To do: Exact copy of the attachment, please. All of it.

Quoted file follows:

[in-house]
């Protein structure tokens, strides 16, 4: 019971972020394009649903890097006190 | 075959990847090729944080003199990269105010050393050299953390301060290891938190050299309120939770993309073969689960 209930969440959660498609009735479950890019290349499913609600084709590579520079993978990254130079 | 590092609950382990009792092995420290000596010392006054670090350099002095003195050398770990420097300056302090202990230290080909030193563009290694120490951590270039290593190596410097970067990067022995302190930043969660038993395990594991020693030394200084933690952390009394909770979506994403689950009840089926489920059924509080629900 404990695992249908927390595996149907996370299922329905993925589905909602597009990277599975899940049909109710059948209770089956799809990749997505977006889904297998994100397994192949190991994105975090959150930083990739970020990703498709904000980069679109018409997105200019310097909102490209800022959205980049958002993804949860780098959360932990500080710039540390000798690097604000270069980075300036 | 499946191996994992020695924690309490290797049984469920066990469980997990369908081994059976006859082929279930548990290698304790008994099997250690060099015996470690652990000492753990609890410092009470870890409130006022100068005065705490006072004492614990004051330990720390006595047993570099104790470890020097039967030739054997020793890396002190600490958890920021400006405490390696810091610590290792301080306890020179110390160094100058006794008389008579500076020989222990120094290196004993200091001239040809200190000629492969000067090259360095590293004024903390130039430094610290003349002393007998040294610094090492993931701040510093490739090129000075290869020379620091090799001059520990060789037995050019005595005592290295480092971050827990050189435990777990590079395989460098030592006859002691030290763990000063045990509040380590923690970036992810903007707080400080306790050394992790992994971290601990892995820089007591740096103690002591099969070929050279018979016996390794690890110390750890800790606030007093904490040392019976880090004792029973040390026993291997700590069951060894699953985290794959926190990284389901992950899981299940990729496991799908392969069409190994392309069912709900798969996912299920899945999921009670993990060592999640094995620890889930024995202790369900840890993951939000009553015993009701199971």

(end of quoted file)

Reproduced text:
[in-house]
């Protein structure tokens, strides 16, 4: 019971972020394009649903890097006190 | 075959990847090729944080003199990269105010050393050299953390301060290891938190050299309120939770993309073969689960 209930969440959660498609009735479950890019290349499913609600084709590579520079993978990254130079 | 590092609950382990009792092995420290000596010392006054670090350099002095003195050398770990420097300056302090202990230290080909030193563009290694120490951590270039290593190596410097970067990067022995302190930043969660038993395990594991020693030394200084933690952390009394909770979506994403689950009840089926489920059924509080629900 404990695992249908927390595996149907996370299922329905993925589905909602597009990277599975899940049909109710059948209770089956799809990749997505977006889904297998994100397994192949190991994105975090959150930083990739970020990703498709904000980069679109018409997105200019310097909102490209800022959205980049958002993804949860780098959360932990500080710039540390000798690097604000270069980075300036 | 499946191996994992020695924690309490290797049984469920066990469980997990369908081994059976006859082929279930548990290698304790008994099997250690060099015996470690652990000492753990609890410092009470870890409130006022100068005065705490006072004492614990004051330990720390006595047993570099104790470890020097039967030739054997020793890396002190600490958890920021400006405490390696810091610590290792301080306890020179110390160094100058006794008389008579500076020989222990120094290196004993200091001239040809200190000629492969000067090259360095590293004024903390130039430094610290003349002393007998040294610094090492993931701040510093490739090129000075290869020379620091090799001059520990060789037995050019005595005592290295480092971050827990050189435990777990590079395989460098030592006859002691030290763990000063045990509040380590923690970036992810903007707080400080306790050394992790992994971290601990892995820089007591740096103690002591099969070929050279018979016996390794690890110390750890800790606030007093904490040392019976880090004792029973040390026993291997700590069951060894699953985290794959926190990284389901992950899981299940990729496991799908392969069409190994392309069912709900798969996912299920899945999921009670993990060592999640094995620890889930024995202790369900840890993951939000009553015993009701199971």